While the present invention has been described in connection with a preferred embodiment thereof, it will be apparent to those skilled in the art that many changes and modifications may be made without departing from the true spirit and scope of the present invention. Accordingly, it is intended by the appended claims to cover all such changes and modifications as come within the true spirit and scope of the present invention.
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|U.S. Classification||404/9, 404/15|
|Sep 5, 1995||AS||Assignment|
Owner name: STIMSONITE CORPORATION, ILLINOIS
Free format text: ASSIGNMENT OF ASSIGNORS INTEREST;ASSIGNOR:BOYCE, THOMAS P.;REEL/FRAME:007626/0077
Effective date: 19950823
|Jan 10, 2001||AS||Assignment|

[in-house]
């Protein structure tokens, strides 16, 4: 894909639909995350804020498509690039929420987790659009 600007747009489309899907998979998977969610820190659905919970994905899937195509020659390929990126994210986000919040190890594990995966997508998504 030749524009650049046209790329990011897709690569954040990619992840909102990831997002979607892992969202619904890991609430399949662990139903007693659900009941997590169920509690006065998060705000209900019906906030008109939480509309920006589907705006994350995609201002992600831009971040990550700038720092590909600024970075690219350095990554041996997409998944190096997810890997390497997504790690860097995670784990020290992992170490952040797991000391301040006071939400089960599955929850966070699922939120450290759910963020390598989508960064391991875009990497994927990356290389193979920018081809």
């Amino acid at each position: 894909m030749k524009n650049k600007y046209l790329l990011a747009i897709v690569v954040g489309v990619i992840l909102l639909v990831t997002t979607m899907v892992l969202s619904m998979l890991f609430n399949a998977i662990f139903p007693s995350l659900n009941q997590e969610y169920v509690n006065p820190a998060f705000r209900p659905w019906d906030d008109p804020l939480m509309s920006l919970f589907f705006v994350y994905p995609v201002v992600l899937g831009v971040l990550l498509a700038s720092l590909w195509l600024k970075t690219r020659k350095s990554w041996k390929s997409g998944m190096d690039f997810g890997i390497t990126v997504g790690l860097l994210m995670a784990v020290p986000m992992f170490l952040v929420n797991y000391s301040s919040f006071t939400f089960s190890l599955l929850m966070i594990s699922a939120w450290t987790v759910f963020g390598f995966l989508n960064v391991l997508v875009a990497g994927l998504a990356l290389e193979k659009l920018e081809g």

Owner name: AVERY DENNISON CORPORATION, CALIFORNIA
Free format text: ASSIGNMENT OF ASSIGNORS INTEREST;ASSIGNOR:STIMSONITE CORPORATION;REEL/FRAME:011442/0087
Effective date: 20010104
|Mar 9, 2001||FPAY||Fee payment|
Year of fee payment: 4
|Mar 16, 2005||FPAY||Fee payment|
Year of fee payment: 8
|May 22, 2006||AS||Assignment|
Owner name: STIMSONITE CORPORATION, OHIO
Free format text: ASSIGNMENT OF ASSIGNORS INTEREST;ASSIGNOR:AVERY DENNISON CORPORATION;REEL/FRAME:017982/0250
Effective date: 20060509
|Jun 7, 2006||AS||Assignment|
Owner name: STIMSONITE CORPORATION, OHIO
Free format text: ASSIGNMENT OF ASSIGNORS INTEREST;ASSIGNOR:AVERY DENNISON CORPORATION;REEL/FRAME:017746/0420
Effective date: 20060509
|Apr 16, 2007||AS||Assignment|
Owner name: BANK OF SCOTLAND, NEW YORK
Free format text: SECURITY AGREEMENT;ASSIGNOR:STIMSONITE CORPORATION;REEL/FRAME:019161/0593
Effective date: 20070403
|Mar 23, 2009||REMI||Maintenance fee reminder mailed|
|Sep 16, 2009||LAPS||Lapse for failure to pay maintenance fees|
|Nov 3, 2009||FP||Expired due to failure to pay maintenance fee|
Effective date: 20090916
|Apr 6, 2012||AS||Assignment|
Owner name: STIMSONITE CORPORATION, TEXAS
Free format text: RELEASE AND REASSIGNMENT OF PATENTS;ASSIGNOR:BANK OF SCOTLAND PLC;REEL/FRAME:028003/0859
Effective date: 20120329